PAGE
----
The Guidelines for Accurate and Transparent Health Estimates Reporting or GATHER statement was first published in the Lancet  and PLoS Medicine . It is also available at the site of the GATHER statement , as well as the EQUATOR Network . Due to very incomplete data in most countries globally statistical or mathematical models are often used to estimate key health indicators. These are then used to inform global and national decision-making and priority setting. It is important, therefore, that we can have confidence in the estimates and are able to understand how they were derived and what the uncertainty bounds are surrounding the estimates. In order to promote accurate interpretation and responsible use of these data, World Health Organization (WHO) convened a number of expert consultations to prepare a set of standard reporting guidelines – Guidelines for Accurate and Transparent Health Estimates Reporting (GATHER) [11,12]. The guideline comprises a checklist of 18 essential items for best reporting practice. An important aspect of GATHER is that the data underlying the modeled estimates are made accessible online. Given the importance of these principles in promoting best practice in studies generating data to underpin evidence-based policy making, we strongly support this initiative. We hope that medical and public health journals will ensure that burden of disease studies that fall within the ambit of these guidelines will be required to implement these guidelines before accepted for publication.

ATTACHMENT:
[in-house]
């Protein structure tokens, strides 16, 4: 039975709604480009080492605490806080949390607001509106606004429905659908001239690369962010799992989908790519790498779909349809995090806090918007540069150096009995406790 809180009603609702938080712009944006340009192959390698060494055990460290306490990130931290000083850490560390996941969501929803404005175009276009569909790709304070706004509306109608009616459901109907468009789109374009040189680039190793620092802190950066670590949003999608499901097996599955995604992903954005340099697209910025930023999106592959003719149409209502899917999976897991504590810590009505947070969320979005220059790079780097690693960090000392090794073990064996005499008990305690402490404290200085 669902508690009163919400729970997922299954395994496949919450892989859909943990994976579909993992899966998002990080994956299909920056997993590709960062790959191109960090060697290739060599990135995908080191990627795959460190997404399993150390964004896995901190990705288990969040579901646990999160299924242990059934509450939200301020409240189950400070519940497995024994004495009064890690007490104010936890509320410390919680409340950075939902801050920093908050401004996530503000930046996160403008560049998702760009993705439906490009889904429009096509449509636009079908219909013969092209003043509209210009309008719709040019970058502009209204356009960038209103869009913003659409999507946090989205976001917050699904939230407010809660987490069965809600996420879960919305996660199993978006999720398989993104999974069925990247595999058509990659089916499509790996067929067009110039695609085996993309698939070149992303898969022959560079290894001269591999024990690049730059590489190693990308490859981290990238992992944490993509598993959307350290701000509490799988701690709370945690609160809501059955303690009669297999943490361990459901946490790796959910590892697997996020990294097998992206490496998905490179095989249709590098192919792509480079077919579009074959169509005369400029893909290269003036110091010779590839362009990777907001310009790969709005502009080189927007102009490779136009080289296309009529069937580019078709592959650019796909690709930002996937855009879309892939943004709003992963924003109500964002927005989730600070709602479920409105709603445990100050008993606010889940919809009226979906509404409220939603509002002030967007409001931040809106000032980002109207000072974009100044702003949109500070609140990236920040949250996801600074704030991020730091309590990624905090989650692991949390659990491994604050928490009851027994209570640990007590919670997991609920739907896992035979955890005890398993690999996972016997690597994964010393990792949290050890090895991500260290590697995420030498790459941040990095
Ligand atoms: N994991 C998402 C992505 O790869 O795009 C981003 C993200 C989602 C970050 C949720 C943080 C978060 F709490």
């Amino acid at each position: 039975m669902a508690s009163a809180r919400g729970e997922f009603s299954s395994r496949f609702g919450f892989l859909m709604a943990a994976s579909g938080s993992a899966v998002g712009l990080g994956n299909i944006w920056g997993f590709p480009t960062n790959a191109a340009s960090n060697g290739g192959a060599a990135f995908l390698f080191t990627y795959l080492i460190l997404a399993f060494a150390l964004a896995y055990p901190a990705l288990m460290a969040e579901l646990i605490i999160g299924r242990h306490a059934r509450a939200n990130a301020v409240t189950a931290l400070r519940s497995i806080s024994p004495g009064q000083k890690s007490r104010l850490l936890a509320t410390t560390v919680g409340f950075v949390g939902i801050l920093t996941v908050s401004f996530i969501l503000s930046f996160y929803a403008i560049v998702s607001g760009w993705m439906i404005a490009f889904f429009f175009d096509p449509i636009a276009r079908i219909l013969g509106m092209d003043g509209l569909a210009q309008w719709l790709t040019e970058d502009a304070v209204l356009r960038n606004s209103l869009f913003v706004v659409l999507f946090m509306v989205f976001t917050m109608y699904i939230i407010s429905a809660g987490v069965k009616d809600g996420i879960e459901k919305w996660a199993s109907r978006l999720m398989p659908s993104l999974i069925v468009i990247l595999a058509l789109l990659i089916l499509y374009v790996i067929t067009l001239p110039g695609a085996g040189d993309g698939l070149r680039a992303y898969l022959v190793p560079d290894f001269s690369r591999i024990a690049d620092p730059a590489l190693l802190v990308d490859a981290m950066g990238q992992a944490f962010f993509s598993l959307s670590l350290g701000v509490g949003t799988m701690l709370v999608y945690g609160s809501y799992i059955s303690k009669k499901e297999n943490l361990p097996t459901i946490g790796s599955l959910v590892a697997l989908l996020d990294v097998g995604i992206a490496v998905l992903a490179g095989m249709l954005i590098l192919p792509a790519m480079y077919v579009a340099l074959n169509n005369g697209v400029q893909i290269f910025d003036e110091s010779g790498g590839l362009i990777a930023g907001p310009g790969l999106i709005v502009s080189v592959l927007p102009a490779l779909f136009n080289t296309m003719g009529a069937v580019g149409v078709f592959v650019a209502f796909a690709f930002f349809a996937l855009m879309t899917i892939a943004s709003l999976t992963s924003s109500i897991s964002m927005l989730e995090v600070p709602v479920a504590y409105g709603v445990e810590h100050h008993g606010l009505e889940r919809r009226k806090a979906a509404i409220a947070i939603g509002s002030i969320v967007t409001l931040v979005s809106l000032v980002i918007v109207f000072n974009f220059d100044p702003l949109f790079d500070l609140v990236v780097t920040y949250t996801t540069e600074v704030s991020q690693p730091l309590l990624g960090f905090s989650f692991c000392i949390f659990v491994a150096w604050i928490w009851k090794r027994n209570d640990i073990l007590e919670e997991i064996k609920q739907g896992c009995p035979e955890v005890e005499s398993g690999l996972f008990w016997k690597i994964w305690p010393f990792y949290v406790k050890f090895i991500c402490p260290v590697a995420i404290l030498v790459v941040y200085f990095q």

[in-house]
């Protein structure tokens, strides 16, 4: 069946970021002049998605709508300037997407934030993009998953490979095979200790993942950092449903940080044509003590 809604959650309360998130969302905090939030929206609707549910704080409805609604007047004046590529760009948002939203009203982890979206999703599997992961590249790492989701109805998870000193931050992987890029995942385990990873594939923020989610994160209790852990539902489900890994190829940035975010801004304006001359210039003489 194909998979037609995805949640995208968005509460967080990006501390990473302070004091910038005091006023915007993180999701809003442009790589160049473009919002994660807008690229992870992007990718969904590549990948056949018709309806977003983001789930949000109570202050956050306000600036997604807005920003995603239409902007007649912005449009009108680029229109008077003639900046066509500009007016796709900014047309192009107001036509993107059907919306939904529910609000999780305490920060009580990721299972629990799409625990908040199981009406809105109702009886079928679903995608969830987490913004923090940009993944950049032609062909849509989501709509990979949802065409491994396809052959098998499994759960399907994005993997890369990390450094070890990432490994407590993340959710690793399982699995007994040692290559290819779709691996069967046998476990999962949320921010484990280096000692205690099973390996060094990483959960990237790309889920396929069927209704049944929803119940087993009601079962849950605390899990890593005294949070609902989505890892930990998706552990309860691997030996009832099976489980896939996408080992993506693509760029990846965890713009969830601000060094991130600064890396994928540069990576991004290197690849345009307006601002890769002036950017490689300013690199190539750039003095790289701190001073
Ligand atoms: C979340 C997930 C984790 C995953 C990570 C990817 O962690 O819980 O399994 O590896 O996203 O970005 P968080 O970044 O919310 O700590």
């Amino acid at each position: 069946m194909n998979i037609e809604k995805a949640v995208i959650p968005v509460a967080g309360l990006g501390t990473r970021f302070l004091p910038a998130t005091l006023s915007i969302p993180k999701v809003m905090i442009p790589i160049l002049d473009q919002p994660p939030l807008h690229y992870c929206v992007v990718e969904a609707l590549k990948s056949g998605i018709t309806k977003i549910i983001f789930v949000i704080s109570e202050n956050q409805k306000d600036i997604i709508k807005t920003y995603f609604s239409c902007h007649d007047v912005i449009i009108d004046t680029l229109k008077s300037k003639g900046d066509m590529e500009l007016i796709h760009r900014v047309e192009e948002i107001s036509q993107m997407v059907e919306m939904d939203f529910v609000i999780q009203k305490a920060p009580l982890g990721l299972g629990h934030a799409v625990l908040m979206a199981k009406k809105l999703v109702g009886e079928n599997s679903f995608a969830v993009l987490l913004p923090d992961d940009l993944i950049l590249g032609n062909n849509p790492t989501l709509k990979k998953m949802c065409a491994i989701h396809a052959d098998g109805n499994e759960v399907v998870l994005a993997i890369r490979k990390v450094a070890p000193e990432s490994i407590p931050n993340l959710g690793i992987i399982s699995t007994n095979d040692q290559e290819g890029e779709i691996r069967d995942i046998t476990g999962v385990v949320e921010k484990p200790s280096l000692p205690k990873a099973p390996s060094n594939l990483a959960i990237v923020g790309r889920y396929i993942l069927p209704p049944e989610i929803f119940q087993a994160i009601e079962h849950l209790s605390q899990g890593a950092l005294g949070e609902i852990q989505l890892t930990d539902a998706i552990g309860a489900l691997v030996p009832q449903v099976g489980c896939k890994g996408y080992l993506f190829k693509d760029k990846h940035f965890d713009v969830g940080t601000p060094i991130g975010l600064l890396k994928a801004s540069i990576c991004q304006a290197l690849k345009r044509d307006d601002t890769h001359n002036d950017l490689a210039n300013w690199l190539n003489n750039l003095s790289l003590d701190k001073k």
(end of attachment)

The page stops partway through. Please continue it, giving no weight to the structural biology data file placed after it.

Finally, the newest reporting guideline addresses the translation of evidence to practice by providing a reporting guideline for health care practice guidelines. The guideline is published in the Annals of Internal Medicine , and is also available at the EQUATOR Network  and the web-site of the RIGHT statement . This guideline is the results of a working group which addressed the problem of often poor reporting of health care practice guidelines despite their importance and popularity as a tool to improve the quality of health care. The reporting guideline was developed as a joint effort from expert and consumer representatives, including internationally recognized organizations such as Guidelines International Network, Cochrane Collaboration, AGREE Collaboration, GRADE working group, International Society for Evidence-Based Health Care, EQUATOR Network, and National Guideline Clearinghouse [15,17]. The guideline comprises a checklist with 22 items and a flow diagram, as well as an explanation and elaboration paper.
In addition to the requirement to use a relevant reporting guideline when submitting their manuscripts to the Journal of Global Health, we encourage our authors and readers with an interest in the fields covered by the three reporting guidelines to help disseminate the guidelines and promote their use. Also, contact guideline developers with comments and suggestions about improving and further developing these reporting guidelines.